Artemis Frigate + High Thrust Burner Drones


Edigar stood again in the halographic presentation room facing a similar set of admirals, military purchasers, ship architects and tactical analysts that he had met a few months ago with his fast cruiser concepts. This time at least Edigar was sure of their undivided attention, he was also quietly confident in the viability of his proposal. He was surprised at his own nervous excitement though. It had taken some time for him to come up with an effective droptank Jump 6 design for a frigate and Edigar recognized he was perhaps overly pleased with the concept and not reviewing it as rationally as he should.
There was the usual last minute seat finding and equipment searching then the Imperial Spacecraft Design Committee was ready. Chairing the event today was a vast bulk of a man, infamous for his booming voice and off-beat humor, with a string of naval victories to his credit as long as the Imperial sash he wore around his massive waist.
The vessel design was brought up on the screens, the databases displayed, and the review of the Artemis Frigate was underway.
Edigar immediately began with the craft’s obvious weakness. “That the frigate lacks offensive capability for its size is acknowledged. It is a prime element in the concept however that the Artemis is never expected to be a space superiority vessel on a ton per ton basis. The Artemis will have three main opponents:
Ships smaller than it where the commercial or political value makes use of the Artemis to hunt practical.
Ships far larger than the Artemis that she is searching for.
Ships of large tonnage, but older technology, that are being used for raiding purposes.
We see two key roles for the Artemis. In peace time the frigate will be a pursuit craft, a hunter of commerce raiders, intruders too large or elusive for system police forces to manage. In wartime the Artemis will be an exceptionally valuable scouting fleet element. Ever since man put to sea in military ships every Admiral has wished for more and better eyes for the fleet to see with. The Artemis is the bleeding edge of this fleet requirement.
You will note the large number of drones the ship employs. These are specialized high thrust burner designs. They allow the use of two tactics. One I term over-the-horizon engagements. You see this forward bow chaser sensor drone? It uses its high thrust burner to get ahead of the mother ship’s sensor limit and then cruises in front of the ship providing advance warning of potential targets. There are then a range of assault drones, similarly equipped with high thrust burners, that can then shoot ahead of the mother ship to engage a target. The entire engagement could be over even before the Artemis brings the target in range of its own long range capabilities, or the enemy aware of the source of attack. The other tactic I call ‘orca-pack’ engagements. Where the drones can be left to hunt on their own. The mother ship could show itself searching around a far gas giant, the target vessel blasts off from an inner system inhabited planet - and is duly ambushed by the waiting drones.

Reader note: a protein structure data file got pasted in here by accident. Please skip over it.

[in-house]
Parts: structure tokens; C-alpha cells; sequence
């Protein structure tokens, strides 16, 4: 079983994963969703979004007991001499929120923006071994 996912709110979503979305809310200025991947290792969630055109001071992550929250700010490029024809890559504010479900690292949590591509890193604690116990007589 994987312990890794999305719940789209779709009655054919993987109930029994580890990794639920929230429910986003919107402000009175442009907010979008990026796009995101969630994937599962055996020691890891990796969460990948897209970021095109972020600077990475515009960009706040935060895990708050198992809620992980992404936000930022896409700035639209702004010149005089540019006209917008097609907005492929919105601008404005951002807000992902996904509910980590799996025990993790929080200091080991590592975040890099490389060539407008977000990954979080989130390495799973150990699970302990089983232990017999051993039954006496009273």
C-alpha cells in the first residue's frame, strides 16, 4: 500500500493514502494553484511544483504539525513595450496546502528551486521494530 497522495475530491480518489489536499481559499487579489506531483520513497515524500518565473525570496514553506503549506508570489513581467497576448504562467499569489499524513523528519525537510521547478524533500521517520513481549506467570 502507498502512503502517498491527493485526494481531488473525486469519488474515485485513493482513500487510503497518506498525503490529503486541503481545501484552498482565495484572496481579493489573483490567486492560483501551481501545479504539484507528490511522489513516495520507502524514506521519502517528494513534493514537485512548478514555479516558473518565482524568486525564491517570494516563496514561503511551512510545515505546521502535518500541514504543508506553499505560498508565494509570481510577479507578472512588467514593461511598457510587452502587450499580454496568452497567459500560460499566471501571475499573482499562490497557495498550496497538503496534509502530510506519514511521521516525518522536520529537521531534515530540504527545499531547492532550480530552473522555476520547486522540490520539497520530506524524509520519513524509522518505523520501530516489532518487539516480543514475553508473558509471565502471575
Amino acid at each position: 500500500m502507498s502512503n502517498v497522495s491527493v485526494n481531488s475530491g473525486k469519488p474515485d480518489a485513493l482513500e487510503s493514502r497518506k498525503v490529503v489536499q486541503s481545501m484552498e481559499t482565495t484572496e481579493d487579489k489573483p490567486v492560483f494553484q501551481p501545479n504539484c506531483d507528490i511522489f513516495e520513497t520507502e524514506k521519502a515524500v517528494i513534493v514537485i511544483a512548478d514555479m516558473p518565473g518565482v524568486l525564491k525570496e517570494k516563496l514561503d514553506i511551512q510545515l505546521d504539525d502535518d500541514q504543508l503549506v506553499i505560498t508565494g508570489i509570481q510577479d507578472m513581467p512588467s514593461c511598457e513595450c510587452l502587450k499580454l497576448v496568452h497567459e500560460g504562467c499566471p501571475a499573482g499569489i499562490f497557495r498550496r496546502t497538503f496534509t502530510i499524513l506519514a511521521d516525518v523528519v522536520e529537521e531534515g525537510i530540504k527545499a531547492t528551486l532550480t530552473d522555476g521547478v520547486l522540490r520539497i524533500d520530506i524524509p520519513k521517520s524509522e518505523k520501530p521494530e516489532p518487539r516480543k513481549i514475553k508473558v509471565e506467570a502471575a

“You’ve been reading my memos!” came the thundering laugh. The big man had his pointer on the script ‘politically valuable’.
Questioning eyebrows were raised from the rest of the examining board.
“I’d said I’d happily give up a cruiser if someone could get the sector duke and the chairman of Estorada System Supplies off my back.”
“Wouldn’t stop them complaining even if you sent in something like an Artemis,” dryly remarked Admiral Crighton.
“Uh huh, but then I can honestly say I have done the very best I can. And then gently suggest that perhaps they should spend some of their money to solve their problem,” he finished with a beautific smile. “I’ll take five.”
“You can wait in line,” came a sotto whisper, the source unidentifiable.
The massive man simply grinned even wider.
“Flicker meson bay?” came a pointed question, the man now all brusk business.
“Already outdated and redundant on a line of battle ship agreed. Deadly against older ships, and for those cases where we don’t care too much about the pirates but would prefer to keep the cargo intact.” Edigar had his answer ready. “The Artemis is the only potential use of meson flicker weapons I can now think of,” Edigar admitted.
“Plenty of options to mix and match drones for the mission purpose,” noted Admiral Crighton. “I see what you’ve done here for the drone storage,” she continued. “One drone can be serviced in a bay while another is on an external clamp ready for instant release.” She paused. “What is this slinky!?”
An older man with a hatchet face leaned forward. “I’ve created this space combat walker to be the foremost ship assault mechanical. A hostile you never want aboard. See the sidebar for the specifications.
There was a round of low murmurs.
“Kinetic delivery vehicles?”
“A technically correct name for suicide drones, Sir,” replied Edigar.
“Ah, that old can of worms.”
“The boarding tube?”
“It allows quick deployment of thrust enabled marines. It’s not a common feature because its use implies a breach has already been made in the enemy craft hull. In this case the breach could have been made by either a slinky, or one of these kinetic delivery vehicles. Regardless of the viability of getting a large collection of warheads to explode internally, ripping a ship’s structure apart, something like this decoy drone smashing into a hull at thrust level sixteen will make a hole. An Artemis frigate could then latch on and put three slinky lead squads of marines aboard in ten minutes. Pity the ship can’t take more of a pounding herself, but that’ll be a consideration for a heavy strike cruiser that’s on the drawing boards.”
“The wartime suite of sensor drones is impressive,” the big man commented reading through the drone descriptions. “That’ll be two forward, one each for top, bottom, left, right, the four points of the mother ship sensor sphere while cruising, and then the ultra-long range versions ranging where ever. Not bad. As you’ve noted along with a few extended range fighters sweeping within a day or so of the mother ship it all makes for considerable space volume coverage from a single spacecraft.”
A rumpled man at the rear sat scratching his chin. “Can’t you ever design something that’s, you know, inexpensive, Edigar?” was the exasperated complaint. “The Imperial budget can only stretch so far and if we want police frigates let’s build a bunch of lower tech vessels for wider system coverage. Or a fleet screen of small, cheap, sentry picket ships.
“A couple of those drones are reasonable value for money,” remarked Admiral Crighton. “The bow chaser sensor drones would be standard issue for every fleet.”